Yesterday, I did not entirely tell you the truth. And yet I did. (Which is pretty much my whole blog in a nutshell.)
It is true that the night after committing to speaking at Anna and Colby’s wedding, I woke up at two-thirty in the morning, wracked with fear and trepidation (which may be the same thing) concerning what I would say. This anxiety attack signaled, for me, the beginning of my acknowledgement that this wedding would actually be taking place. Before that, I was an outsider, watching a flurry of plans being arranged for some event that I was, literally, no part of and, as a result, I could pretend it was not actually real. With my agreement to participate, however, I now had, as they say, skin in the game.
The wedding was definitely happening. And I was unquestionably involved.
But there was an event before my nighttime heebie-jeebies that precursored my awareness that a gala celebration was about to take place. Two days earlier, on a Saturday afternoon, I found myself stepping into a dance studio, and signing up for lessons.
Nobody told me to. I just knew it had to be done. That’s the sign of being a grownup. You make your own colonoscopy appointments, and you volunteer for dance lessons.
Enrolling for dance lessons. That was the first indication that I knew it was real.
(I view my behavior as a magnificent act of courage – walking into a place that specializes in something I absolutely stink at. For me, submitting to dance lessons comes second only to surrendering to an eye test. Though necessary, I find the experience excruciating and bizarre. I put my greatest weakness on display. And when it’s over, I write them a check.)
I am in the place thirty seconds, and I make a mistake. Noticing a “Sign-up” sheet at the Front Desk, I neatly print my name under half a dozen others. The man behind the desk informs me that the “Sign-up” sheet is an attendance record, required for people who have signed up for packages of lessons. I was only enrolled for one. I immediately cross out my name.
I move to the other end of the basketball court-sized dance floor, where I sit on a hard metal chair, and I fill out a questionnaire. I am familiar with this procedure from the forms I am required to fill out at doctors’ offices. The process here is comparatively painless. There are no questions concerning rectal bleeding.
I deliberately sit tall in my chair, signaling that, “You’re not dealing with some Yahoo here. I may know crap about dancing, but make no mistake: I have a serious understanding of posture.”
I have always had this quasi-religious belief that whoever arranges the events of my life will send me exactly what I need. I believed such would be the case here. Though there was no selection process involved, I felt confident I would get the right dance teacher for me.
And up marches Sarah.
English, seemingly of an elevated station, and “No nonsense”, in the traditional Mary Poppins mold. I feel reassured by the deepening lines under her eyes, which, to me, indicate, “I’ve seen it all.” Sarah’s reverberating “I’ve been here a little too long” vibe gives me confidence that I would not be the worst dance student she had ever encountered, though perhaps the worst without neurological deficiencies.
It’s a funny thing about dancing. There are reasons to think I shouldn’t be bad at it. I know music. I know pace – slow and fast. I know rhythm – one-two-three, one two three. I know the rudimentary steps. But when I am asked to put it all together into dancing, my body responds with a ruffled irritation that says,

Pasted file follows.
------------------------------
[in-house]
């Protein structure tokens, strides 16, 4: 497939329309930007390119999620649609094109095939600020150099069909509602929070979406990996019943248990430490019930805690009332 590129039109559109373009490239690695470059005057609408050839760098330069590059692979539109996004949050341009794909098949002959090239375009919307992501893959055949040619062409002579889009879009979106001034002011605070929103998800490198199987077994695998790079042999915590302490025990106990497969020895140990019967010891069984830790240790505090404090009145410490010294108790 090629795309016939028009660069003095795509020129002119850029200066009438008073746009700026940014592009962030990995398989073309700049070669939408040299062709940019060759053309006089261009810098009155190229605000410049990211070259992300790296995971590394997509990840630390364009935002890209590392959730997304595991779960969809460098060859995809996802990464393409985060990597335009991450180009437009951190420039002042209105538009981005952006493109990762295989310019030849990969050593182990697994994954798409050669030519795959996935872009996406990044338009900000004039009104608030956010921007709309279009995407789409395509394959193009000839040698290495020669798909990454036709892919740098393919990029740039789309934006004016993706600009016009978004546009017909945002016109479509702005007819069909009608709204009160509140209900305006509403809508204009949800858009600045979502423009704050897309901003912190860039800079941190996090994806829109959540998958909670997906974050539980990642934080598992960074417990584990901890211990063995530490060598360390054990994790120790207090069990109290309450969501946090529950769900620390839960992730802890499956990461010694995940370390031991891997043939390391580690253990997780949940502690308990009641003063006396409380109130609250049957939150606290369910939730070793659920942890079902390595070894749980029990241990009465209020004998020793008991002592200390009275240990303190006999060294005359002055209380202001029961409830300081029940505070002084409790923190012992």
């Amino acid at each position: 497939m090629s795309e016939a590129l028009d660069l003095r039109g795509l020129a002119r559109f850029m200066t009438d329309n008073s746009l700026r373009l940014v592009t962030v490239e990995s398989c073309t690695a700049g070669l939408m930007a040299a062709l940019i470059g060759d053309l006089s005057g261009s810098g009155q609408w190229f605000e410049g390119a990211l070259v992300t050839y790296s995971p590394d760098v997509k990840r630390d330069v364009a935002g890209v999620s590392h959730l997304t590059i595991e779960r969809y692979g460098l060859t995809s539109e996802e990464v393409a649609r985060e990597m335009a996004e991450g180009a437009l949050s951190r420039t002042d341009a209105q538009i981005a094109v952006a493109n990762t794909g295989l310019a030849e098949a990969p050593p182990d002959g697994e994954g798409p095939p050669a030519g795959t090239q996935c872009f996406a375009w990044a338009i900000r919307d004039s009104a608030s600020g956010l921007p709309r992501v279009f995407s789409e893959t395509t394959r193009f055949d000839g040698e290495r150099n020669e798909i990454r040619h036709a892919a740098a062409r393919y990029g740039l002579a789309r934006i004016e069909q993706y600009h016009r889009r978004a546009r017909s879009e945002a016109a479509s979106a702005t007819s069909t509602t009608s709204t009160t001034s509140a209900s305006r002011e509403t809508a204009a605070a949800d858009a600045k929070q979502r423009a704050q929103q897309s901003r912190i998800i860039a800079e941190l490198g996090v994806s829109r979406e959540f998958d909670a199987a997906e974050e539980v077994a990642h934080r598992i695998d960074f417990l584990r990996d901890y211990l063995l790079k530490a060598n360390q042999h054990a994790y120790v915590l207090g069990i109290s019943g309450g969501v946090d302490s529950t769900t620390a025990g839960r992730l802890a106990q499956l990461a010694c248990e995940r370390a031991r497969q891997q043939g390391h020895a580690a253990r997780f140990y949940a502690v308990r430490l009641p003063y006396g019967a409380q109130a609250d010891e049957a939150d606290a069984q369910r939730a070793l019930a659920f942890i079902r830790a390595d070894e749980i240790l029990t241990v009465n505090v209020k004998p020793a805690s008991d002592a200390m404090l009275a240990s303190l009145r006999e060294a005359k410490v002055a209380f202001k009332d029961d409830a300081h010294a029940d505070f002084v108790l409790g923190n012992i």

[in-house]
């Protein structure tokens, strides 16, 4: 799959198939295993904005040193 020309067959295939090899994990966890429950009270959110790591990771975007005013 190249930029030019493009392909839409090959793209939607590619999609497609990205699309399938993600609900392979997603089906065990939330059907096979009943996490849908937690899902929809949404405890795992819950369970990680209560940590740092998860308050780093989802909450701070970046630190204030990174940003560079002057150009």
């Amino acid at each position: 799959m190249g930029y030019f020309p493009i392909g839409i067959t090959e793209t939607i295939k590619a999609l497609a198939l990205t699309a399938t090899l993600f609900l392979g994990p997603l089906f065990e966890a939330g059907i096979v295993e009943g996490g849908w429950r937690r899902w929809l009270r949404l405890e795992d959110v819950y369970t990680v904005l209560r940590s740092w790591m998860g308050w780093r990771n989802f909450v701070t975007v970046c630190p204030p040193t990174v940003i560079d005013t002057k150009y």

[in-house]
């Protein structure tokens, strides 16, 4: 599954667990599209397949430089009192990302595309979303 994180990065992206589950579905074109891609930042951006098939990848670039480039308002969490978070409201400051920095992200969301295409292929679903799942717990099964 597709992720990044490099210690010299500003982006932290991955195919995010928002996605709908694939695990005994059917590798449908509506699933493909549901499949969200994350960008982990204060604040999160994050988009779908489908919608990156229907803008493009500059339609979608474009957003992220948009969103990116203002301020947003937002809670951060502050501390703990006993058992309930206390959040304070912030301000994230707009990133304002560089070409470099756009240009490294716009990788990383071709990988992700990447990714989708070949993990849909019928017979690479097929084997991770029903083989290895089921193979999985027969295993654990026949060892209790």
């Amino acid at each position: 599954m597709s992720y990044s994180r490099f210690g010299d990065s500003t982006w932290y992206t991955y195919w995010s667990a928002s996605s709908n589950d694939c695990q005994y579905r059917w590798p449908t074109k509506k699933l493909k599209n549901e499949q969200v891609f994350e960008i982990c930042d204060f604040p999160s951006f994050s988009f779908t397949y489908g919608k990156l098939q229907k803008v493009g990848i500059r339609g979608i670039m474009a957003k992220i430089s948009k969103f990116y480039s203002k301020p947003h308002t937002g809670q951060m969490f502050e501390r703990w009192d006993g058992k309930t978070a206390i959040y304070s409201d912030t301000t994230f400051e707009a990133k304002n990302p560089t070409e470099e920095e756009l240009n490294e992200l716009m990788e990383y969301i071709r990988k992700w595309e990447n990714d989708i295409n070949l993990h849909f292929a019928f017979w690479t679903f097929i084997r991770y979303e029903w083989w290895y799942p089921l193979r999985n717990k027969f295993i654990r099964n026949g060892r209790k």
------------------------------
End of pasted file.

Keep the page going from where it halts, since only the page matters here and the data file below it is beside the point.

“What do you want?”
In an effort to explain why I’m there – beyond the practical exigency of the upcoming nuptials – I tell Sarah I find dancing to be fundamentally boring. What a delightful introduction. Telling a person that the activity they’ve devoted their life to is a monumental waste of time. I’m a real charmer, I am.
In Drill Instructor fashion, Sarah puts me through my terpsichordial paces, starting with the basic waltz steps. She moves from instruction to instruction without let-up, barking “Again!” till I finally get it right. I tell her she’s strict. She takes it as a compliment.
“I had one student from Berlin tell me, “You’re almost German”, she says proudly.
“There’s not that much difference between the two,” I opine to my English instructor, “except that one of them drinks tea.”
Cool. Comparing her people to the guys who bombed the heck out of her country. This was a clear example of veiled hostility, a telltale indication of embarrassment and shame.
Twenty minutes in, and I’m sweating like one of those shirtless workmen building the Transcontinental Railroad. I am not normally a prominent perspirer, but today, I’m a man-made lake! If our bodies are eighty per cent water, I’d be walking out of that place with only the other twenty percent. I’m tellin’ ya, I was shvitzin’!
“Would you like a tissue?” Sarah inquired.
“I’d like a shower!” I replied.
But, somehow, I was learning. With expert guidance, and what passes for patience in a person brought up in the British educational system, I was starting to relax and actually enjoy the erstwhile dreaded torture known as dancing.
It was just one lesson, but already, I could see myself getting noticeably better, “see myself”, because I was dancing in front of a mirror. Under Sarah’s watchful tutelage, my mechanical, “Tin Man” from The Wizard of Oz spasticity had transformed into a, how can I put it? A never-before experienced
I was unquestionably making progress.
When it was over, Sarah led me to the boss’s office, where I enthusiastically purchased a five-lesson package.
I was very excited.
Next time, I thought happily,
It was the “Sign-up” sheet for me.